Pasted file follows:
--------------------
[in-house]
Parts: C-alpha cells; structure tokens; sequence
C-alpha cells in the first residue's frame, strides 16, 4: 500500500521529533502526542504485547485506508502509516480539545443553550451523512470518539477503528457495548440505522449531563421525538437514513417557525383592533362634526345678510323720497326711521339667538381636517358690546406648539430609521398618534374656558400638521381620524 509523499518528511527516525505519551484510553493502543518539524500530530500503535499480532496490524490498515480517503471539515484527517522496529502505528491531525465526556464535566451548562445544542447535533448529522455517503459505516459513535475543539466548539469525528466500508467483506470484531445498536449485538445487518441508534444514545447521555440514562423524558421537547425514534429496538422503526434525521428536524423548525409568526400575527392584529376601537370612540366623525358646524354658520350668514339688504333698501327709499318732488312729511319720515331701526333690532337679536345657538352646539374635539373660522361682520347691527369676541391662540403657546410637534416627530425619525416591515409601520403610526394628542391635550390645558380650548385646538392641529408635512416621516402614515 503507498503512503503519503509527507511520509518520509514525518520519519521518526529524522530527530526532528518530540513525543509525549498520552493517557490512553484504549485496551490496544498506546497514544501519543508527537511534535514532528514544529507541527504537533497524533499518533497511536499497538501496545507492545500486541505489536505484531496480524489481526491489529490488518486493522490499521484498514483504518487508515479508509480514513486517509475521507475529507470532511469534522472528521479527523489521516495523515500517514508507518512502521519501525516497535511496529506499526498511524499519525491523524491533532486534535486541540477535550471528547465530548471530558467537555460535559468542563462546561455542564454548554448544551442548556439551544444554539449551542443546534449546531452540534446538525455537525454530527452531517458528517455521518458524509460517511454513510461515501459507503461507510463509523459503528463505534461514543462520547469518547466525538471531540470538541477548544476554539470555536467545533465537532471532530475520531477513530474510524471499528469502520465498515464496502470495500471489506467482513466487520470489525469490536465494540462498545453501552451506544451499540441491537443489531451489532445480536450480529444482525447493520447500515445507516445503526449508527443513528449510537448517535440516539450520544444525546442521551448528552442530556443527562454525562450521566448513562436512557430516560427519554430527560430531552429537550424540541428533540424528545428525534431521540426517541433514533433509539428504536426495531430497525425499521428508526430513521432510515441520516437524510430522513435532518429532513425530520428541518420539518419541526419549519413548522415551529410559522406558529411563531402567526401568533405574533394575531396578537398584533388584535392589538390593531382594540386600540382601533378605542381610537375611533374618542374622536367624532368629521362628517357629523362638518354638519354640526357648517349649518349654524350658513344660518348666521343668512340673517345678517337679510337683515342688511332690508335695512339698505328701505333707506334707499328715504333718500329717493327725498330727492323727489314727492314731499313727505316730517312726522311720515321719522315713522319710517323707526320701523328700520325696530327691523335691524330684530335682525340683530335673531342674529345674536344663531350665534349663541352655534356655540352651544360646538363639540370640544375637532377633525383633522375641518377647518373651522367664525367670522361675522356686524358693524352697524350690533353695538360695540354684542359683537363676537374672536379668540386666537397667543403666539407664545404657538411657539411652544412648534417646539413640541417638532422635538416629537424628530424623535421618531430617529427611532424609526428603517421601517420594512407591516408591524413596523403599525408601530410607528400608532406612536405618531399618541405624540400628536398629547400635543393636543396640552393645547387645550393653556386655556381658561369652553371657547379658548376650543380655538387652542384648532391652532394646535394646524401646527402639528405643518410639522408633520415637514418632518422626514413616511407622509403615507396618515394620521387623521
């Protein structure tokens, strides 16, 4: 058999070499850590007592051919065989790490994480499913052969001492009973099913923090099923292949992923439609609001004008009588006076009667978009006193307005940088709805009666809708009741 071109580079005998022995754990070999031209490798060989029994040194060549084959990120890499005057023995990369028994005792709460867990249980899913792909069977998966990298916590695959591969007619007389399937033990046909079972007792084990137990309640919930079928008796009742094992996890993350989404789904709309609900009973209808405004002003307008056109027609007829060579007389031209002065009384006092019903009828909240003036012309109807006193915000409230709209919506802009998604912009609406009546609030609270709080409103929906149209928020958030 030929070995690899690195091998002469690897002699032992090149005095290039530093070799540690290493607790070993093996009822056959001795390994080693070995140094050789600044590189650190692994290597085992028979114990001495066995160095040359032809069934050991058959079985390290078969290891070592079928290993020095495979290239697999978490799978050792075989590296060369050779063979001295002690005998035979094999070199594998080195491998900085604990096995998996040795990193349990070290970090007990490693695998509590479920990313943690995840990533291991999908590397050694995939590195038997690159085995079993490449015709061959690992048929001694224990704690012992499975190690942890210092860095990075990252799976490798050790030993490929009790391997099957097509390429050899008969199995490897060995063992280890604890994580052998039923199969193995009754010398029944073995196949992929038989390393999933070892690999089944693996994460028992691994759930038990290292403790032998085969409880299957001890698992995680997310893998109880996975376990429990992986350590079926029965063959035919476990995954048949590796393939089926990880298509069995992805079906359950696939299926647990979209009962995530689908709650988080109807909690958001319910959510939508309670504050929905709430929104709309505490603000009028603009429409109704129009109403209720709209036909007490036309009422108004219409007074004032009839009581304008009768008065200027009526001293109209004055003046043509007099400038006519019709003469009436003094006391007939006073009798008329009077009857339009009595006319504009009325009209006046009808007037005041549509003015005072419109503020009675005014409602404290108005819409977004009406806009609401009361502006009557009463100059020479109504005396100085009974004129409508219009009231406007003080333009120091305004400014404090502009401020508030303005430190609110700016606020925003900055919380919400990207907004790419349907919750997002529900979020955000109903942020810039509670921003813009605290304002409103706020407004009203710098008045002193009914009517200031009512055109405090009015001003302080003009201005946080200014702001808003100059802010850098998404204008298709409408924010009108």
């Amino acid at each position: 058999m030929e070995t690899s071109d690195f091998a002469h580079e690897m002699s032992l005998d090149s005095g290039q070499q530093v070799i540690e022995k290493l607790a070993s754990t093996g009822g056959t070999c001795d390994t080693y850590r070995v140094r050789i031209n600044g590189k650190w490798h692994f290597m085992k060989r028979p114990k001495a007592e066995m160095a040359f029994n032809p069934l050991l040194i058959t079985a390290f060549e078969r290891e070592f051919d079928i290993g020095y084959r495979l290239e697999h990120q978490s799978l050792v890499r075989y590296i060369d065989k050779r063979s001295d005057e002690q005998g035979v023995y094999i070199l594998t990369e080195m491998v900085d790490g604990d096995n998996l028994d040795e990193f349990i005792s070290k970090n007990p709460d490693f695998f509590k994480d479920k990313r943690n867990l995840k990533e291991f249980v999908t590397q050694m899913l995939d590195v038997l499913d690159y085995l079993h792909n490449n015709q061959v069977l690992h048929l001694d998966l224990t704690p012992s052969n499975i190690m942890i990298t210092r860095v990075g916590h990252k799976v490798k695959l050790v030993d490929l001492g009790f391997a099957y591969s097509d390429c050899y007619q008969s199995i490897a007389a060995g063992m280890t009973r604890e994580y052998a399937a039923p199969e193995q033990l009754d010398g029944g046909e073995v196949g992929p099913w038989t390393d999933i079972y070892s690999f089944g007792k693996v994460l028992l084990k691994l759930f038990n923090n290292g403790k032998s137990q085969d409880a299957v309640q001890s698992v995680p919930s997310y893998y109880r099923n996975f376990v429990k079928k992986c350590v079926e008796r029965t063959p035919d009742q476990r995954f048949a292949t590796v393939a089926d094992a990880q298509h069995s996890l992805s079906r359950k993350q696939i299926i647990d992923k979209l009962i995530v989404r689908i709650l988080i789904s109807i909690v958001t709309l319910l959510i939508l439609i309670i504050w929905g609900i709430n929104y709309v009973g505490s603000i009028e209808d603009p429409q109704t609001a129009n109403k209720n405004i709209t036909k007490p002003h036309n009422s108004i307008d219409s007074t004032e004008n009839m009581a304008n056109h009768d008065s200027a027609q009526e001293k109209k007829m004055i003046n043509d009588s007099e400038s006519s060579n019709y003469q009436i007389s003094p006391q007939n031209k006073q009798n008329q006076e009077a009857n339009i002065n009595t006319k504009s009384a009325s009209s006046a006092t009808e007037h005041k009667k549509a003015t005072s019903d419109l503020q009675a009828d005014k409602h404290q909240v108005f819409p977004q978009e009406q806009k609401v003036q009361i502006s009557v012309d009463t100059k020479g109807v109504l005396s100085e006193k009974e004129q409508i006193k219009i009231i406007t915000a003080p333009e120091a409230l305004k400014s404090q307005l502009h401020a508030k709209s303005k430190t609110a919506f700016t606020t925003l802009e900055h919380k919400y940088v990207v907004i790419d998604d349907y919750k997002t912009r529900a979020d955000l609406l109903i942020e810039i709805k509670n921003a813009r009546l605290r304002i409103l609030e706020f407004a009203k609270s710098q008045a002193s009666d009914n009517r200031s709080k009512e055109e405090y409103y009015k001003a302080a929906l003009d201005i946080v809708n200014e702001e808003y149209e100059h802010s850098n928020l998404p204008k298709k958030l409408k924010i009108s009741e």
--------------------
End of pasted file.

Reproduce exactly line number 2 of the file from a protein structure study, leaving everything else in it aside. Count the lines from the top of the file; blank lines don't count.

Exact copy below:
Parts: C-alpha cells; structure tokens; sequence